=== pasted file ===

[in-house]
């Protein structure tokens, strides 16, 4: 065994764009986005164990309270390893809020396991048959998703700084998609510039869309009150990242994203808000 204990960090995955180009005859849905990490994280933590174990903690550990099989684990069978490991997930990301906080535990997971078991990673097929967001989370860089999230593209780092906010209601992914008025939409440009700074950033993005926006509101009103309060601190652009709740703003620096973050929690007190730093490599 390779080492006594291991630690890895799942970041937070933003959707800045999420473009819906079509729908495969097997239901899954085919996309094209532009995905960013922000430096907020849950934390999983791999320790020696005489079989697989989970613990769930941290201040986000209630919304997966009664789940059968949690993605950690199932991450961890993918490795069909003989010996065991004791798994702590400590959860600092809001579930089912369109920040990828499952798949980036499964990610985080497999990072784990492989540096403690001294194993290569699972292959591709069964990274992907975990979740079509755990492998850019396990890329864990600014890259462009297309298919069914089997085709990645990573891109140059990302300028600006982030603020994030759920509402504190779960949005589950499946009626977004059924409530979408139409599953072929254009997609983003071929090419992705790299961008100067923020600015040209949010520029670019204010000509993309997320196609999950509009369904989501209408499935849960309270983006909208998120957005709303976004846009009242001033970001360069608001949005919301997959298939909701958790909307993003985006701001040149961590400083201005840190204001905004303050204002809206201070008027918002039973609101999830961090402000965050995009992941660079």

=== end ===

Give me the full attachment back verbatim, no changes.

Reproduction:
[in-house]
């Protein structure tokens, strides 16, 4: 065994764009986005164990309270390893809020396991048959998703700084998609510039869309009150990242994203808000 204990960090995955180009005859849905990490994280933590174990903690550990099989684990069978490991997930990301906080535990997971078991990673097929967001989370860089999230593209780092906010209601992914008025939409440009700074950033993005926006509101009103309060601190652009709740703003620096973050929690007190730093490599 390779080492006594291991630690890895799942970041937070933003959707800045999420473009819906079509729908495969097997239901899954085919996309094209532009995905960013922000430096907020849950934390999983791999320790020696005489079989697989989970613990769930941290201040986000209630919304997966009664789940059968949690993605950690199932991450961890993918490795069909003989010996065991004791798994702590400590959860600092809001579930089912369109920040990828499952798949980036499964990610985080497999990072784990492989540096403690001294194993290569699972292959591709069964990274992907975990979740079509755990492998850019396990890329864990600014890259462009297309298919069914089997085709990645990573891109140059990302300028600006982030603020994030759920509402504190779960949005589950499946009626977004059924409530979408139409599953072929254009997609983003071929090419992705790299961008100067923020600015040209949010520029670019204010000509993309997320196609999950509009369904989501209408499935849960309270983006909208998120957005709303976004846009009242001033970001360069608001949005919301997959298939909701958790909307993003985006701001040149961590400083201005840190204001905004303050204002809206201070008027918002039973609101999830961090402000965050995009992941660079």